Riley passed away last week. Riley was not my dog.
Riley was, however, one of the best friends I ever had. He was an incredibly special dog, unlike any dog I have ever met. I am amazingly blessed to have known him, and I am incredibly grateful to the people who called him family that they were so open to letting Riley come visit us and spend time with our family. They, too, are pretty special people to know that they “owned” a dog with a heart bigger than anyone could contain. He showed love to everyone.
Riley was 14. He changed my life forever. And now I get to figure out what life without Riley looks like. I don’t like that thought. I’ll figure it out, but right now, I just want to share what an amazing being this dog was.
One day a few months after we moved to Shasta, Riley wandered over to smell things in our yard. Max was horribly afraid of dogs after being attacked by a dog at his dad’s house in Texas, but I sent him outside with a ball. Riley LOVED balls, though trying to get the ball back from him was a challenge. Max and Riley bonded and became incredibly close over the next few days.
It was a perfect set up really. Riley came over to play for a few hours a day. Max got doggie time. I didn’t have extra fur to clean up! Riley was just awesome. One day, Max’s dad started loading Riley into his car as a surprise for Max when he picked him up from school. I had to remind him, “That’s not our dog; you can’t do that.” Riley looked at me as if to say, “What! I was gonna go for a ride!”
Riley started spending more and more time over at our house. He would sleep on our front porch. We put out a carpet remnant and a water bowl just for him. He walked with me and Claire every day. He had some days in which he was obsessive about being with us. Sometimes I felt guilty that he wasn’t with his own family. But then his mom would call him, and he’d go to her immediately. He knew who mom was. He just knew he had work to do with other people.
Like me. When I first arrived in Shasta, I was rather emotionally beat up from our time in Texas. Shasta was intended to be a place of healing and spiritual respite. I didn’t realize Riley was going to work on me… but I am grateful he did.
There was one walk where I went with Riley to a meadow near our house. Riley got the goofy puppy energy going and pretty much tackled me. Then he just looked up at me with those eyes as if to say, “Sorry. I forgot you’re not a dog. But I wish you were.” He just gave so much love to me, to my kids. I loved Riley, I love Riley, more than I can describe.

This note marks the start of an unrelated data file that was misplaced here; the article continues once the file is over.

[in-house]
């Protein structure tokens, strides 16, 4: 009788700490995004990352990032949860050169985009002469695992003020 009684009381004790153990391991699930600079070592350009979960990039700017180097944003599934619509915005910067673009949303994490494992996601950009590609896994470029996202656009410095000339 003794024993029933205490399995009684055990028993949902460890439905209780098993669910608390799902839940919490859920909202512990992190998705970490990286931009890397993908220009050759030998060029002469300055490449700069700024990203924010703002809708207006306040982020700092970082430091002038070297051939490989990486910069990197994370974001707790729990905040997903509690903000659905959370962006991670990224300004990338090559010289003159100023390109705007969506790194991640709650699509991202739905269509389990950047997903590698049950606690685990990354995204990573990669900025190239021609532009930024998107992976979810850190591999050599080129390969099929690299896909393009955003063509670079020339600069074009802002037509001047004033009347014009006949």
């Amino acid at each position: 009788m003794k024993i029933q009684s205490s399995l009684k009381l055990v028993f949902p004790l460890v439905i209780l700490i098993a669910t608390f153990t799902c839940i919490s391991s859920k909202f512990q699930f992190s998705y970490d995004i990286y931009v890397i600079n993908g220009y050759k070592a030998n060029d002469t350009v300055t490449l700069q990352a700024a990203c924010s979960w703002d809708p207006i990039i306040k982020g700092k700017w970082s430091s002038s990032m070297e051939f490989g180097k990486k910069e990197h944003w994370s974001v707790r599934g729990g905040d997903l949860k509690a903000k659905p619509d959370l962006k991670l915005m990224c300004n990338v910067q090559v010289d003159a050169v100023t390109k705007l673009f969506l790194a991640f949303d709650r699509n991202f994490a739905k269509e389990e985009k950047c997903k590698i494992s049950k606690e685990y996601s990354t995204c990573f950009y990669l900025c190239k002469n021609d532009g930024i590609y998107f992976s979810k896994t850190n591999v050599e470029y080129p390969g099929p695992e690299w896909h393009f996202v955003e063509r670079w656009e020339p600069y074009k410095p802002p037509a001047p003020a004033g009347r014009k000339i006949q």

Yet, he was not our dog.
A few months later, Max cried one day that we didn’t have a dog of our own. I said, “Go out and play with Riley.” He cried, “But he’s not OUR dog!”
I did a quick Craigslist search for golden retrievers and found Alex almost immediately.
Even with Alex in our life, Riley did not feel left out.
Alex and Riley became great friends almost immediately. I walked with them every day for the last four years around our neighborhood. Sometimes other dogs would come pack up with us. We went to the meadow. We played in the backyard. Sometimes we would just sit on the back patio together.
Alex loved Riley. They competed for balls. We walked together every morning. They swam in the creek whether it was 85° or 19°. They would disappear in the meadow chasing smells together. They would take turns rolling in things they shouldn’t have. They would take turns avoiding being turned into a horse by Claire. (Riley was much more patient with Claire than Alex.)
When I would put Alex out to do his business, he would look for Riley. If he hadn’t seen Riley in a while, he would go to Riley’s house and try to find him and encourage him to come over and “pack up” with us.
Riley wasn’t a part of our family, but he was one of our best friends.
I wish had words of eloquence to describe how amazingly wonderful Riley was, how healing he was to us, how full of love and playfulness. Right now I just have words of sadness. I miss him terribly.
I never had enough time or energy to play with Riley as much as I wanted to. He didn’t mind. He waited patiently for me, for Max, for Claire, until we were ready. And when he felt we had enough of him, he moved on to another neighbor who he felt needed him.
A good friend mentioned that there are lots of new dogs in the neighborhood. There is the cycle of life and death, rebirth and we’re just in the middle of it. We always are. Sometimes we can distract ourselves from the cycle of life, but it’s always there underneath the surface.
I’m still grieving, and I guess I will be for a while.
I knew about two months ago that Riley wasn’t doing very well. He came home from a trip with his family after Christmas, and he felt different. By early January, I could feel him slowing us dramatically on our walk around the neighborhood. One day, I just knew.
I cried a lot that day. I put Alex inside and stayed on the back porch with Riley. I told him I knew. I told him it was okay for him to leave, that when he was ready, I was going to be okay. I thanked him for the love and lessons of heart-centered living that he gave me. I told him he would be with me in spirit forever, and he was the greatest dog in the world. (I’m sorry Alex!)
I cried a lot that day. I felt that I had said my goodbyes. We had a few more walks, and I took some more videos of him to keep my memory of Riley alive.
Last week, when Claire was sick, I had a dream that Riley’s parents came to my house to let me know he had died. The next day, he disappeared, dying on his own terms in the neighborhood that was, and is, entirely Riley’s. I knew by Thursday when I hadn’t seen him, that the dream was his way of saying goodbye.
Riley was not my dog. But the Riley-shaped hole in my life is going to be there for a while.